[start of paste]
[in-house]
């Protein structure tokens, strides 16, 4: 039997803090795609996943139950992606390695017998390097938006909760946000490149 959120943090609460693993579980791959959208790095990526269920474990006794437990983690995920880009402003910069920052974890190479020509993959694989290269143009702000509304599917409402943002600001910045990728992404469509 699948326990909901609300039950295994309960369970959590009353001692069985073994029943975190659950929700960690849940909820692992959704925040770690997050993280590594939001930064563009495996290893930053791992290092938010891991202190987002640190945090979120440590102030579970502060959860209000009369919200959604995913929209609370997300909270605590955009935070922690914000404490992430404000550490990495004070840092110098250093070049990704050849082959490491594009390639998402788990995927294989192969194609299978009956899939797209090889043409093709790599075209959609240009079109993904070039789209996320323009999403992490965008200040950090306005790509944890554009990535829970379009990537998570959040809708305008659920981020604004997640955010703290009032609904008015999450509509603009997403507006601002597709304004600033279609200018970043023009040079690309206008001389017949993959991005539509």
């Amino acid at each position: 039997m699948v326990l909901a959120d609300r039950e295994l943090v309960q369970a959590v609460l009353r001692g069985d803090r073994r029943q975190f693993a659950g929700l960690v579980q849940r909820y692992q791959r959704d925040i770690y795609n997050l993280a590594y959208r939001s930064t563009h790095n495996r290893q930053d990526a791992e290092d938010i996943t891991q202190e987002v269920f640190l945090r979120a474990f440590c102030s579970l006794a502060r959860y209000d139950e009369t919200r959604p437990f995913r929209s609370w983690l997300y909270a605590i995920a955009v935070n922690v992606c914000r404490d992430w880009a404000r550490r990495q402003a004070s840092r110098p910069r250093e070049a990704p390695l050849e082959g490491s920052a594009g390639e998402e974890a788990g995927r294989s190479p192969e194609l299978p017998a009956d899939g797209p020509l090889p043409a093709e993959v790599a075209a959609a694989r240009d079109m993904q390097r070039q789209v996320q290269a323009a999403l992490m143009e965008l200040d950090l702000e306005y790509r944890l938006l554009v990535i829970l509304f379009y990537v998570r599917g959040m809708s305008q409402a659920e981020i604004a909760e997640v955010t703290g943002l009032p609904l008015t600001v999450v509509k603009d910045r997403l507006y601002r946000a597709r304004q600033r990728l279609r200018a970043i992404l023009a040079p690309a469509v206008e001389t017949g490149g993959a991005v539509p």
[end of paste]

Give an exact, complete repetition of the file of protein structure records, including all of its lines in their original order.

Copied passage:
[in-house]
């Protein structure tokens, strides 16, 4: 039997803090795609996943139950992606390695017998390097938006909760946000490149 959120943090609460693993579980791959959208790095990526269920474990006794437990983690995920880009402003910069920052974890190479020509993959694989290269143009702000509304599917409402943002600001910045990728992404469509 699948326990909901609300039950295994309960369970959590009353001692069985073994029943975190659950929700960690849940909820692992959704925040770690997050993280590594939001930064563009495996290893930053791992290092938010891991202190987002640190945090979120440590102030579970502060959860209000009369919200959604995913929209609370997300909270605590955009935070922690914000404490992430404000550490990495004070840092110098250093070049990704050849082959490491594009390639998402788990995927294989192969194609299978009956899939797209090889043409093709790599075209959609240009079109993904070039789209996320323009999403992490965008200040950090306005790509944890554009990535829970379009990537998570959040809708305008659920981020604004997640955010703290009032609904008015999450509509603009997403507006601002597709304004600033279609200018970043023009040079690309206008001389017949993959991005539509």
């Amino acid at each position: 039997m699948v326990l909901a959120d609300r039950e295994l943090v309960q369970a959590v609460l009353r001692g069985d803090r073994r029943q975190f693993a659950g929700l960690v579980q849940r909820y692992q791959r959704d925040i770690y795609n997050l993280a590594y959208r939001s930064t563009h790095n495996r290893q930053d990526a791992e290092d938010i996943t891991q202190e987002v269920f640190l945090r979120a474990f440590c102030s579970l006794a502060r959860y209000d139950e009369t919200r959604p437990f995913r929209s609370w983690l997300y909270a605590i995920a955009v935070n922690v992606c914000r404490d992430w880009a404000r550490r990495q402003a004070s840092r110098p910069r250093e070049a990704p390695l050849e082959g490491s920052a594009g390639e998402e974890a788990g995927r294989s190479p192969e194609l299978p017998a009956d899939g797209p020509l090889p043409a093709e993959v790599a075209a959609a694989r240009d079109m993904q390097r070039q789209v996320q290269a323009a999403l992490m143009e965008l200040d950090l702000e306005y790509r944890l938006l554009v990535i829970l509304f379009y990537v998570r599917g959040m809708s305008q409402a659920e981020i604004a909760e997640v955010t703290g943002l009032p609904l008015t600001v999450v509509k603009d910045r997403l507006y601002r946000a597709r304004q600033r990728l279609r200018a970043i992404l023009a040079p690309a469509v206008e001389t017949g490149g993959a991005v539509p």